WHEREFORE. the Court sees no further need to resolve the other issues raised in the petition.xxiv[24] The legality of the appeal may be raised at any stage of the proceedings in the appellate court. A motion contesting a late appeal may be filed before the appellate court even after the transmittal of the records therein. should prevalently apply but. It may here be worthwhile to reiterate the pronouncement in Galima vs. that the appeal was filed on time relying on the order. Panganiban. Court of Appealsxxvi[26] that an error by counsel in ascertaining the appeal period will not arrest the finality of the judgment. A recognition of the merit of the petition does not necessarily carry with it any assumption or conclusion that it has been timely filed. the instant petition is GRANTED. must be unequivocal and intentional for. and the latter is not precluded from dismissing the petition on the ground of its being out of time. a mere exception from the standard legal norms of general application that can be invoked only in highly exceptional and justifiable cases. and Gonzaga-Reyes. Given the foregoing. as a rule. Estoppel is not understood to be a principle that. of the trial court declaring that the notice of appeal had been filed within the reglementary period. Estoppel. .The doctrine of estoppel is predicated on. when misapplied. It is a principle intended to avoid a clear case of injustice. concur.. lay the blame on petitioner for its failure to assail the timeliness of the appeal. JJ. Melo. like its counterpart. it can easily become a convenient and effective means of injustice. xxiii[23] Petitioner could not be faulted for its failure to move for the dismissal of the appeal at an earlier time acting upon the assumption. and the assailed decision of the Court of Appeals is SET ASIDE. (Chairman). Neither can the conduct of petitioner's counsel during the conference called by and held before the trial court be regarded as a waiver of its right to contest the seasonableness of the appeal. broadly defined. dated 11 December 1989. as it concededly is. The term is hardly distinguishable from a waiver of right. and has its origin in equity which. respondents did not attempt to explain the reason for the delay and would. is justice according to natural law and right. instead.xxv[25] Strangely. albeit erroneously. SO ORDERED.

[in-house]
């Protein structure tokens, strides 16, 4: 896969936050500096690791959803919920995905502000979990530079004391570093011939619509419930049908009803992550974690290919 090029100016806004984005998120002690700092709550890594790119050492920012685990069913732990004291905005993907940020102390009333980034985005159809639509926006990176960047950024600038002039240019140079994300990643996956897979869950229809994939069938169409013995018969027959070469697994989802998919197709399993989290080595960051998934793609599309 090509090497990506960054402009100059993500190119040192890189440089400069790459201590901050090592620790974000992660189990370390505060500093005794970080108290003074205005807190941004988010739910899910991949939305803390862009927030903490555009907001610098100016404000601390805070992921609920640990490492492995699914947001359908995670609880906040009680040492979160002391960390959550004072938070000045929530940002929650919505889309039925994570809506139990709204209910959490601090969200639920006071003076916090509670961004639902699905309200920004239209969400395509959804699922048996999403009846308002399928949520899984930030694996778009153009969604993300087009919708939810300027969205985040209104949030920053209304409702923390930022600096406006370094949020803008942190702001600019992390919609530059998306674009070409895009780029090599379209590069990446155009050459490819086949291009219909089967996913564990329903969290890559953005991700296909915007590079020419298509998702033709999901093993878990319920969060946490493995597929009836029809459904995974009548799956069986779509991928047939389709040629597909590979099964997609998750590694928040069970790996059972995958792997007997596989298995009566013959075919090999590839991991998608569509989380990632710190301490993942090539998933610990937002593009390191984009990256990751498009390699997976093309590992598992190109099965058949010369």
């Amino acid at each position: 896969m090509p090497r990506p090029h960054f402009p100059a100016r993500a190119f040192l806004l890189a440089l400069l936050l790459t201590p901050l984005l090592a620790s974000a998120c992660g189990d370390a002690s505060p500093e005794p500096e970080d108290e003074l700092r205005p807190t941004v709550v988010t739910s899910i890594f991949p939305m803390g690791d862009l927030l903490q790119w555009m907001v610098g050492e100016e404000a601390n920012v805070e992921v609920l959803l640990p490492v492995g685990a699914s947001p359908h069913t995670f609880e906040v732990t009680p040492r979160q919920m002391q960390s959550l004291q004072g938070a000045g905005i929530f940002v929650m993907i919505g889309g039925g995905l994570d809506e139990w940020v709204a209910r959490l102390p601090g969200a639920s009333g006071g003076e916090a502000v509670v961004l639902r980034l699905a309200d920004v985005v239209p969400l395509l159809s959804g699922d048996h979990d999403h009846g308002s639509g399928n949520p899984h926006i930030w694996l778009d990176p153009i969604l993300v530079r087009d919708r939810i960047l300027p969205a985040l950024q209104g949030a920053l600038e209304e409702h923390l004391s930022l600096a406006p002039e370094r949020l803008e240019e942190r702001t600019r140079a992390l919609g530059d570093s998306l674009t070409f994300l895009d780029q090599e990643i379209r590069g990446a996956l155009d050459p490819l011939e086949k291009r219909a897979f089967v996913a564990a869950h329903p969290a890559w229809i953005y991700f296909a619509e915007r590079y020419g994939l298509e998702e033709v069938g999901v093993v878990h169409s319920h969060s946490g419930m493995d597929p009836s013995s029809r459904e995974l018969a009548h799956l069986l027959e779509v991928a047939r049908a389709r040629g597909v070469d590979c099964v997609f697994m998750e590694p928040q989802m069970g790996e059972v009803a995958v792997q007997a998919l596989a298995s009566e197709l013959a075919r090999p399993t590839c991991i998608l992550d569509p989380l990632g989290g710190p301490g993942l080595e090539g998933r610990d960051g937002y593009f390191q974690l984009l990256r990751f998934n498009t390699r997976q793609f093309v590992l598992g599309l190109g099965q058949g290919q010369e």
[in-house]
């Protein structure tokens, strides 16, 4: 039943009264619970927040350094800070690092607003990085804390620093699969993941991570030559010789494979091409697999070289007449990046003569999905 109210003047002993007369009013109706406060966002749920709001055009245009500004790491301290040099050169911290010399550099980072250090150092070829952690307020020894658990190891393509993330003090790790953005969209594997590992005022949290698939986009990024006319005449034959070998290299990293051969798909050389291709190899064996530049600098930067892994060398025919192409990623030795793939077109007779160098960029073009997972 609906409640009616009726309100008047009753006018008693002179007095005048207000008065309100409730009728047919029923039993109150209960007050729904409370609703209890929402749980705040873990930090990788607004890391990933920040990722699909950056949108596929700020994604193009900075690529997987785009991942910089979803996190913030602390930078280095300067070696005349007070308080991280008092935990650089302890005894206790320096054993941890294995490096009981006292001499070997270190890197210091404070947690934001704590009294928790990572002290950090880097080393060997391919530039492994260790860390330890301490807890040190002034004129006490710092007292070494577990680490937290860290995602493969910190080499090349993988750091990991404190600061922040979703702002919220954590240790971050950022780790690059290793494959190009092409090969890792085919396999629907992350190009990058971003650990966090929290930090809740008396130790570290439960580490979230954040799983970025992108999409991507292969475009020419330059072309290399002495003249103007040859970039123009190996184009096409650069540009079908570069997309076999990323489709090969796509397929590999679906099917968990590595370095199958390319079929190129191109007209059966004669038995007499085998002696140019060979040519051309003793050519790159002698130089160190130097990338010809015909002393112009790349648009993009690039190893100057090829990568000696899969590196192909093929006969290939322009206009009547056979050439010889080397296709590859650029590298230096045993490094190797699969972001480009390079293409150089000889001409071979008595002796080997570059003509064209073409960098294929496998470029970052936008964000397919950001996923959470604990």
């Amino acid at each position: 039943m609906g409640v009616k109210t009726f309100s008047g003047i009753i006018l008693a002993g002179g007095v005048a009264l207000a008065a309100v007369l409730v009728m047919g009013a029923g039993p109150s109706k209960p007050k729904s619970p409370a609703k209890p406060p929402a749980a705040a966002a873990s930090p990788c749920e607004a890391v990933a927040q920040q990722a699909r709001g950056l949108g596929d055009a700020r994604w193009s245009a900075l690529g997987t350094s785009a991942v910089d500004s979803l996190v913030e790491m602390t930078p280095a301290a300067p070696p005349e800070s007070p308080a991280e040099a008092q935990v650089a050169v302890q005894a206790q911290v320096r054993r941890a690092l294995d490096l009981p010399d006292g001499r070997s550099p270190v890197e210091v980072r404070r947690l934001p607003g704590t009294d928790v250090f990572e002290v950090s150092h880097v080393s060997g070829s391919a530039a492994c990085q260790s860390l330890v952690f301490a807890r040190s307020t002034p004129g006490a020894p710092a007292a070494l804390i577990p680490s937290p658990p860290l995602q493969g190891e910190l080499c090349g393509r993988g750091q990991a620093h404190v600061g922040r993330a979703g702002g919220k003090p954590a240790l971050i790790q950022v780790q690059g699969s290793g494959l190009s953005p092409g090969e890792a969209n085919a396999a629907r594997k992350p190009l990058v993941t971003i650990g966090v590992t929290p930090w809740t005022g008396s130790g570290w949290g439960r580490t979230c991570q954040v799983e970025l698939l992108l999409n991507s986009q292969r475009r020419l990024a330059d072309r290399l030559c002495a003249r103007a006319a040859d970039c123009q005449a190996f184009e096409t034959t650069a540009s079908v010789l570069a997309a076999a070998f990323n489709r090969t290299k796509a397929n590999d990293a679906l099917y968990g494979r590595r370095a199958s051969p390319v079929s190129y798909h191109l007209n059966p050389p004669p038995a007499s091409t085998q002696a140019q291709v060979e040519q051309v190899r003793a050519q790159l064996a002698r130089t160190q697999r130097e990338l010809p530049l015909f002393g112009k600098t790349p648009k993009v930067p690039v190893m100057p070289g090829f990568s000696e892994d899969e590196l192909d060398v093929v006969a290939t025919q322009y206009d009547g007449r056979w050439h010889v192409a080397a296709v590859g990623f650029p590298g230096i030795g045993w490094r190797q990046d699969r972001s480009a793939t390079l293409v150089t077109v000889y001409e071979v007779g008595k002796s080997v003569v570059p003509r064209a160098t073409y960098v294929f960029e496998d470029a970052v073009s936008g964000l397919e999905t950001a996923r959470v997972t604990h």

p. 15-16. iv[4] Rollo. 203 SCRA 583. p. p. xvi[16] 83 SCRA 453. Gerochi. 34. vs. iii[3] Rollo. xv[15] 96 SCRA 395.i[1] Rollo. 150 SCRA 380. NT & SA vs. xiv[14] Fortich vs. IAC. Kabushi Kaisha Isetan vs. xiii[13] Collector of Customs vs. 254 SCRA 56. 197 SCRA 618. x[10] Bank of America. 199 SCRA 814. Gerochi. supra. Court of Appeals. Court of Appeals. NT & SA vs. Jr. 106. NLRC. 230 SCRA 9. 158 SCRA 293. Ortiz. Corp.. Filcon Mfg. vs. vi[6] The motion must satisfy the requirements of Rule 37 (Section 3. 230 SCRA 9. 232 SCRA 104. Court of Appeals. xviii[18] Bank of America. of Rule 41). pp. Civil Service Commission. Court of Appeals. 299 SCRA 708. Acena vs. NT & SA vs. Corona. viii[8] BPI Data Systems Corporation vs. 263 SCRA 343. Court of Appeals. ix[9] Bank of America. . xii[12] Ditching vs. Jr. Gerochi. 193 SCRA 623. IAC.. 298 SCRA 678.. xix[19] Ortiz vs. xvii[17] 177 SCRA 38. v[5] 143 SCRA 643. Jr. xi[11] Amarante vs. ii[2] Rollo. vii[7] See also Philippine Commercial and Industrial Bank vs. Alto Sales Corp. 92.

1997 Rules of Civil Procedure. 92 Phil. 236 SCRA 78. xxii[22] 24 SCRA 566. 263 SCRA 343. xxiv[24] Section 1. 168. xxi[21] 22 SCRA 1352. Court of Appeals. . Rule 50. Guanzon. Court of Appeals. xxiii[23] La Naval Drug Corporation vs. xxv[25] Ditching vs. xxvi[26] 16 SCRA 140.xx[20] Miranda vs.